Americans live in a world of immediate gratification, where there must be an immediate solution to every problem, and this administration thinks it knows the solutions. In the Middle East, today’s imposed solutions will vanish with tomorrow’s new realities. Israelis know that their world will more likely survive if they choose the sane course of ignoring the pressure from the Obama administration, which says this is your last chance for peace with the most moderate Palestinian leader you will ever have to negotiate with. Natan Sharansky and David Keyes writing in The Washington Post highlighted how wrong our analysis can be: “On Jan. 25, 2011, just two weeks before the fall of Hosni Mubarak in Egypt, then-US Secretary of State Hillary Clinton gave her assessment ‘that the Egyptian government is stable.’ That March, Clinton’s successor, John F. Kerry, praised ‘good-faith’ measures taken by Syria’s Bashar al-Assad and predicted that his regime would change for the better ‘as it embraces a legitimate relationship with the United States and the West.’” But even if this weren’t true, are Israelis willing to bet their future on an octogenarian Palestinian leader whose signed agreements will be ignored by the next corrupt PA leader? As a leading general and thinker of Israel told me this week, Israelis are living with great hope. They are developing their minds and are a leading innovative light to improve the world through high-tech, computers, medical advancements, agriculture, energy, culture, and business to name a few.
Claiming to know Israel’s or the Middle East’s future is a fool’s errand. Aaron David Miller once told me that on the one hand American must get over its hubris that it can impose solutions in the Middle East, on the other, American abandonment of the region is even a more dangerous choice.
Recently, I spoke to a State Department analyst in Israel who told me that we all know what the parameters of a resolution between Israel and the Palestinians will be. But the only thing that really is certain is that applying our antiquated analysis to the ever-changing world of the Middle East will be a prescription for disaster for both America and its vital ally, Israel. Are you listening, Mr. Kerry? Israel’s future is unknown. There are no prophets in the world. Secretary of State Kerry and the Labor Party’s candidate for defense minister Amos Yadlin in the past recommended that Israel give up the Golan Heights. Can you imagine Iran, Hezbollah or IS in the Golan today? With the vitality and ethos of the Israeli people, if I were a betting man, I would bet that Israel will be in a better place in 10 years’ time. As an American, I know that Israel’s future is tied to my own. American leadership in the Middle East needs more pragmatism, and less hubris and naiveté. We need to trust the Israeli people to know what is in their own best interests. If the Israeli people choose Labor leader Isaac Herzog, then we should support him, as it will be Israelis who decide their own fate and put their own children in harm’s way. If Netanyahu is re-elected, the same holds true.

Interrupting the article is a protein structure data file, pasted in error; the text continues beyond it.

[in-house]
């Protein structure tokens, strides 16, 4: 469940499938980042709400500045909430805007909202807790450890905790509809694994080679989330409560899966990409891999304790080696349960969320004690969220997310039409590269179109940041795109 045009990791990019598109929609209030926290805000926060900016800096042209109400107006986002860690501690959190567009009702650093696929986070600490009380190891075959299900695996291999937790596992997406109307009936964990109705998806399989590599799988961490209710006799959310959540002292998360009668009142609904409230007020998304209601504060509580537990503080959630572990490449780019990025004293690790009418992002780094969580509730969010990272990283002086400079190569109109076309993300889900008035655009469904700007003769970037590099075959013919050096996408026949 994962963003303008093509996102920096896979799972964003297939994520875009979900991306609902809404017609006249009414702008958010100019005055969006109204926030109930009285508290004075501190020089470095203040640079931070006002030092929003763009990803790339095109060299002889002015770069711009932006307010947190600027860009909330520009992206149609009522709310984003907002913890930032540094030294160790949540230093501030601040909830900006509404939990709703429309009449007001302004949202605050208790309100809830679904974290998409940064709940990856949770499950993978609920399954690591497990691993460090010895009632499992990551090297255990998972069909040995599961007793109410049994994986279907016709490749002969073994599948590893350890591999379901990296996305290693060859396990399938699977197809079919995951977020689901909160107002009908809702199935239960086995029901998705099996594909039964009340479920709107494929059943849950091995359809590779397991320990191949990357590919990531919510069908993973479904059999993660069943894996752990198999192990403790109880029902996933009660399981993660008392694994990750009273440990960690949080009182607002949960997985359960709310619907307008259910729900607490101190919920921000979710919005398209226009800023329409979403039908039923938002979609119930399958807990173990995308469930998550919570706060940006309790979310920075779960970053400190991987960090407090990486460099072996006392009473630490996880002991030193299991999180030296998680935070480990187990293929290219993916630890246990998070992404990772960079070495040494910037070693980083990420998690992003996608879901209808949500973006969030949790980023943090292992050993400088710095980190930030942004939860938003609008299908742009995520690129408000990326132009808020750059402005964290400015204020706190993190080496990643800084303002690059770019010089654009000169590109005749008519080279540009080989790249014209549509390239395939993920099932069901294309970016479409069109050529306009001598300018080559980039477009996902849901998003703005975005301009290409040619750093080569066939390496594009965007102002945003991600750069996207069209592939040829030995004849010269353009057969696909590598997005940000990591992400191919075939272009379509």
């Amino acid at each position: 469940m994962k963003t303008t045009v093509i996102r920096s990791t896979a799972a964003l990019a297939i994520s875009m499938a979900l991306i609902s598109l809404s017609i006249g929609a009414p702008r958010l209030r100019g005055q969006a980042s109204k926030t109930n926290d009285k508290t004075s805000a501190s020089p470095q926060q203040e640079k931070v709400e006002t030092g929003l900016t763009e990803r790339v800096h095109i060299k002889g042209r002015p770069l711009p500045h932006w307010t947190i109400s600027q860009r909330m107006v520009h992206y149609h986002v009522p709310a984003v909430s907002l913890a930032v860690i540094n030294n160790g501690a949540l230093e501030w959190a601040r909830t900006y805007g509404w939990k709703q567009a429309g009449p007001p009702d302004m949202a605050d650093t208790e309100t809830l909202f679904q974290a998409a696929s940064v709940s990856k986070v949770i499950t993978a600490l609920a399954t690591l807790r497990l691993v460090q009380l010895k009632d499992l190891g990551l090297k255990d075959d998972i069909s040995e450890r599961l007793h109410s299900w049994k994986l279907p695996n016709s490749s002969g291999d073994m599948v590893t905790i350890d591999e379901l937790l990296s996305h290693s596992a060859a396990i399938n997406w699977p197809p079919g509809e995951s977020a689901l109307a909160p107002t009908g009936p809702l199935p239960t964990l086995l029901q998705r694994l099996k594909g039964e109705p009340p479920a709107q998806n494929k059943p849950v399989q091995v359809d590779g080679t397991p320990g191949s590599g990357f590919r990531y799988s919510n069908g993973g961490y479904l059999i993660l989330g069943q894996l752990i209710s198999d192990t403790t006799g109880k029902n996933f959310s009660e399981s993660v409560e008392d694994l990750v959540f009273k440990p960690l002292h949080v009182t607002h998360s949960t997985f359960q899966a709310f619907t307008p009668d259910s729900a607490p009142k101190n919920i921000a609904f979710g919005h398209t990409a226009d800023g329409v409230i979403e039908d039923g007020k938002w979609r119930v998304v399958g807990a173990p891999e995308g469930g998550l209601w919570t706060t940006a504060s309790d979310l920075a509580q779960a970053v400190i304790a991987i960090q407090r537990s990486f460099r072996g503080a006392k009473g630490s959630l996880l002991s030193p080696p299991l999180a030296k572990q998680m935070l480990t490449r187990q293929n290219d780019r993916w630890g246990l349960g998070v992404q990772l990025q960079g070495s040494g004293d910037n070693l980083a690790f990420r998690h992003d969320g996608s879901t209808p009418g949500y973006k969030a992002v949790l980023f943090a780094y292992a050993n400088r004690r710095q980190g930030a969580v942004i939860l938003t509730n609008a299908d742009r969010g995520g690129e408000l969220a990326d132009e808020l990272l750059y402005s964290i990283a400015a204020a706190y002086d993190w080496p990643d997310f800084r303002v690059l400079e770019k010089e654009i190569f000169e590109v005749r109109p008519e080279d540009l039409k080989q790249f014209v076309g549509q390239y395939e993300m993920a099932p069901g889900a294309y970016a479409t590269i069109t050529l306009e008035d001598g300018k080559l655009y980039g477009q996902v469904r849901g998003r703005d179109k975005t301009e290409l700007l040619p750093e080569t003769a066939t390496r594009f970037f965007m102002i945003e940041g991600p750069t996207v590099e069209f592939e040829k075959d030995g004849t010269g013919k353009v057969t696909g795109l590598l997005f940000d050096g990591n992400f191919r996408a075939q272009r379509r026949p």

We should hope for Israel’s success and try not to be tempted to impose solutions where none exist.
Am Israel Chai.
The author is the director of MEPIN (Middle East Political and Information Network), a Middle East research analysis read by members of Congress, their foreign policy advisors, members of the Knesset, journalists and organizational leaders.